The Worst, Most Horrific, Yet Sometimes Okay Thing We Do
Posted on September 5, 2014
Sometimes the complexity of our work is demonstrated by our struggles with seemingly simple acts. This post examines one of the most difficult, challenging, and controversial acts associated with healing. In past posts, we have discussed quantum physics, nanotechnology, and brain science, but today we take on the most complex issue of all: Hugs!!
To hug or not to hug?
Let’s first start this examination by admitting that we (helpers as a group) hug each other all the time! Few professions use the hug as a professional greeting, but go to a social service/public health conference and it seems more like a family reunion than a professional gathering. In other words, we seem to have set the norm with each other that hugging is okay between two professionals.
Everything changes when we shift the focus to hugging clients and patients. This natural act of friendship and caring becomes a boundary violation that has the potential to damage the relationship with the client. How can something we do so freely with each other become so dangerous when it is given to a client?
Here are the standard arguments. First, clients with histories of sexual or physical abuse might be triggered or even re-traumatized by the experience. Second, clients might not be able to tell the difference between an act of professional caring and an act of friendship or sexual attraction. Third, it is just not professional, and blurs the line between client and helper.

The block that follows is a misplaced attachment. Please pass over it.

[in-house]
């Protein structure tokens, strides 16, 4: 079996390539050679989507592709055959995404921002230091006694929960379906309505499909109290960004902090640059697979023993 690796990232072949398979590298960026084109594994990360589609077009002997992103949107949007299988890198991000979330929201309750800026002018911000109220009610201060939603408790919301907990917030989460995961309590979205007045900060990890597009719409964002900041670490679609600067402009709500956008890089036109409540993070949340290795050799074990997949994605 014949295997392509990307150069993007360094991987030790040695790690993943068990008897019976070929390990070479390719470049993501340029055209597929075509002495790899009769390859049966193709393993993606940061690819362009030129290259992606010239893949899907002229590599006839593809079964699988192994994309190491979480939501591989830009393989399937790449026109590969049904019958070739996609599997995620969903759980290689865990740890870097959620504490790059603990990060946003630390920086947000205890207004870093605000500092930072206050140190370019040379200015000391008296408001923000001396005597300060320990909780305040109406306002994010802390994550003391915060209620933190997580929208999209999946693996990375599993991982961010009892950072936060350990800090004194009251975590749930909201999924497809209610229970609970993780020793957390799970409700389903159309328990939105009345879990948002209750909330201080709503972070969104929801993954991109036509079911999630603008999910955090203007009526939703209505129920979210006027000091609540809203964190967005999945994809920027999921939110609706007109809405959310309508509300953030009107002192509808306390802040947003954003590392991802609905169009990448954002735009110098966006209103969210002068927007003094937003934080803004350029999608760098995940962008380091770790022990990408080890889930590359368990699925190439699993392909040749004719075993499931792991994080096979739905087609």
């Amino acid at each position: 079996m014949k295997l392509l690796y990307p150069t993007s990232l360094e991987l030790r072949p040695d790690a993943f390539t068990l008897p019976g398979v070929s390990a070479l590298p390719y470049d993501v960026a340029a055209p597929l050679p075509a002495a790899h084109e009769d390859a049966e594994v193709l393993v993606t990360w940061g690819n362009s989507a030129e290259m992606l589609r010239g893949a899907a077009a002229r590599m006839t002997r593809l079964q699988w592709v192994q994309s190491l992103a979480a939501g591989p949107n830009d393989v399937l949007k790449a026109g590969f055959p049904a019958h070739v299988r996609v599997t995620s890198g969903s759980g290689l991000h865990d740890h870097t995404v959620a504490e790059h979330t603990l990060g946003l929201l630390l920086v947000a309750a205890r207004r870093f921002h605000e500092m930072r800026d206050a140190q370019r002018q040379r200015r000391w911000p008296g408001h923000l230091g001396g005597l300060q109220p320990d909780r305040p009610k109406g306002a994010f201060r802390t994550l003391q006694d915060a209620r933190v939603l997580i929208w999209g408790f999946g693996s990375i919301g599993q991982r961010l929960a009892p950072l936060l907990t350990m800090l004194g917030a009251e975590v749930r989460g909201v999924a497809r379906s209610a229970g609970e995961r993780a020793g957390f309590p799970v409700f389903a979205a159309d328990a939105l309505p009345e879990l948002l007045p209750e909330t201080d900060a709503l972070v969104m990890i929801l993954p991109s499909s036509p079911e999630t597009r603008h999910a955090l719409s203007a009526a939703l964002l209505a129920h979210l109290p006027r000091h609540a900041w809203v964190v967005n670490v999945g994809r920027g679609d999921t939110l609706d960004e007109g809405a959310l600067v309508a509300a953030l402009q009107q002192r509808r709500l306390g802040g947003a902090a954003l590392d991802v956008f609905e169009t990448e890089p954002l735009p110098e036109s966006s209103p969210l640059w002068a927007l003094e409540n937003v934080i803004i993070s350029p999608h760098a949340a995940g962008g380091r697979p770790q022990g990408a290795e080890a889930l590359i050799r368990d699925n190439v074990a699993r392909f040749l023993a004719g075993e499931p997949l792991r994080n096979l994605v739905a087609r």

Three very real and critical arguments. Working with traumatized children in most of my professional positions, these arguments have led me to not hug clients, and to set this as a norm for the staff that have worked in my programs. Even though I have never fully hugged a client, there have been times when I’ve thought, “Man, that kid just needs a hug.”
Sometimes a handshake just seems faked and forced after some of the intense conversations we have with clients, yet the intensity of the moment also can reinforce why a hug might be misinterpreted. So we try to find a compromise by placing a hand on their shoulder, or maybe we get innovative and give the side hug.
The importance of physical touch is so critical for our clients who are often ignored or stigmatized by others in their communities. On one hand, to be touched in a caring way shows belonging and acceptance. On the other hand, distance can be misinterpreted by the client. They may think the helper considers them too dirty or sick to touch. This is clearly reminiscent of the Dalit, or untouchable class, in traditional Indian society.
The need for touch goes back to our evolution. Like chimpanzees, our hairy ancestors groomed each other to create attachment, emotional regulation, and social bonds. Throughout our lives, we embrace those we care about, as the physical closeness embodies our social connections.
For many traumatized clients, physical touch has been absent, or associated with hurt and pain. As a result, a hug for some clients would be healing, whereas for others it might trigger memories of past pain and suffering. Since we first try to do no harm, we often err on the side of limited contact.
I am in no way encouraging you to hug all your clients or patients today, nor am I judging those that do hug clients from time to time. What I think is important is that we pay attention to physical touch and its role in the healing process. Our clients must feel worthy of the changes they are trying to make, and feeling untouchable makes this very difficult.